Falcarinol

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Falcarinol
Falcarinol.svg
Names
IUPAC name
(3S,9Z)-Heptadeca-1,9-diene-4,6-diyn-3-ol
Other names
Carotatoxin, panaxynol
Identifiers
3D model (JSmol)
ChemSpider
KEGG
Properties
C17H24O
Molar mass 244.38 g·mol−1
Except where otherwise noted, data are given for materials in their standard state (at 25 °C [77 °F], 100 kPa).
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Infobox references

Falcarinol (also known as carotatoxin or panaxynol) is a natural pesticide and fatty alcohol found in carrots (Daucus carota), red ginseng (Panax ginseng) and ivy. In carrots, it occurs in a concentration of approximately 2 mg/kg.[1][2] As a toxin, it protects roots from fungal diseases, such as liquorice rot that causes black spots on the roots during storage. The compound requires the freezing condition to maintain well because it is sensitive to light and heat.

Falcarinol was also credited for helping to prevent colon cancer.[3]

Chemistry[edit]

Falcarinol is a polyyne with two carbon-carbon triple bonds and two double bonds.[4] The double bond at the carbon 9 position has cis stereochemistry was introduced by the desaturation, which requires oxygen and NADPH (or NADH) cofactors, creates a bend in the molecule that prevent fatty acid from solidifying in oils and cellular membranes.

It is structurally related to the oenanthotoxin and cicutoxin.

Biological effects[edit]

Falcarinol is an irritant that can cause allergic reactions and contact dermatitis.[5] It was shown that falcarinol acts as a covalent cannabinoid receptor type 1 inverse agonist and blocks the effect of anandamide in keratinocytes, leading to pro-allergic effects in human skin.[6] Normal consumption of carrots has no toxic effect in humans.[7]

Biosynthesis[edit]

Starting with oleic acid (1), which possesses a cis double bond at the carbon 9 position from desaturation and a bound of phospholipids (-PL), a bifunctional desaturase/acetylnase system occurred with oxygen (a) to introduce the second cis double bond at the carbon 12 position to form linoleic acid (2). This step was then repeated to turn the cis double bond at the carbon 12 position into a triple bond (also called acetylenic bond) to form crepenynic acid (3). Crepenynic acid was reacted with oxygen (b) to form a second cis double bond at the carbon 14 position (conjugated position) leading to the formation of dehydrocrepenynic acid (4). Allylic isomerization (c) was responsible for the changes from the cis double bond at the carbon 14 position into the triple bond (5) and formation of the more favored trans (E) double bond at the carbon 17 position (6). Finally, after forming the intermediate (7) by decarboxylation (d), falcarinol (8) was produced by hydrolyzation (e) at the carbon 16 position that introduced the R conformation to the system.[8]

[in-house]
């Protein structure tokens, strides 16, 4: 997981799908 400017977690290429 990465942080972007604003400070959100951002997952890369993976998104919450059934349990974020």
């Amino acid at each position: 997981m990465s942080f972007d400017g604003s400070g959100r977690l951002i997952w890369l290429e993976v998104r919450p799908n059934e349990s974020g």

Falcarinol - Natural Product copy

See also[edit]

References[edit]

  1. ^ Crosbya, D. G.; Aharonson, N. (1967). "The Structure of Carotatoxin, a Natural Toxicant From Carrot". Tetrahedron. 23 (1): 465–472. doi:10.1016/S0040-4020(01)83330-5.
  2. ^ Badui (1988). Diccionario de Tecnología de Alimentos. D. F. Mexico: Alhambra Mexicana. ISBN 968-444-071-5.
  3. ^ Purup, Stig; Larsen, Eric; Christensen, Lars P. (2009-09-23). "Differential Effects of Falcarinol and Related Aliphatic C17-Polyacetylenes on Intestinal Cell Proliferation". Journal of Agricultural and Food Chemistry. 57 (18): 8290–8296. doi:10.1021/jf901503a. ISSN 0021-8561. PMC 2745230. PMID 19694436.
  4. ^ S. G. Yates; R. E. England (1982). "Isolation and analysis of carrot constituents: myristicin, falcarinol, and falcarindiol". Journal of Agricultural and Food Chemistry. 30 (2): 317–320. doi:10.1021/jf00110a025.
  5. ^ S. Machado; E. Silva; A. Massa (2002). "Occupational allergic contact dermatitis from falcarinol". Contact Dermatitis. 47 (2): 109–125. doi:10.1034/j.1600-0536.2002.470210_5.x.
  6. ^ M. Leonti; S. Raduner; L. Casu; F. Cottiglia; C. Floris; KH. Altmann; J. Gertsch (2010). "Falcarinol is a covalent cannabinoid CB1 receptor antagonist and induces pro-allergic effects in skin". Biochemical Pharmacology. 79 (12): 1815–1826. doi:10.1016/j.bcp.2010.02.015. PMID 20206138.
  7. ^ Deshpande (2002). Handbook of Food Toxicology. Hyderabad, India: CRC Press. ISBN 978-0-8247-0760-6.
  8. ^ Dewick, Paul (2009). Medicinal Natural Products: A Biosynthetic Approach. United Kingdom: John Wiley & Sons, Ltd. pp. 42–53. ISBN 978-0-470-74168-9.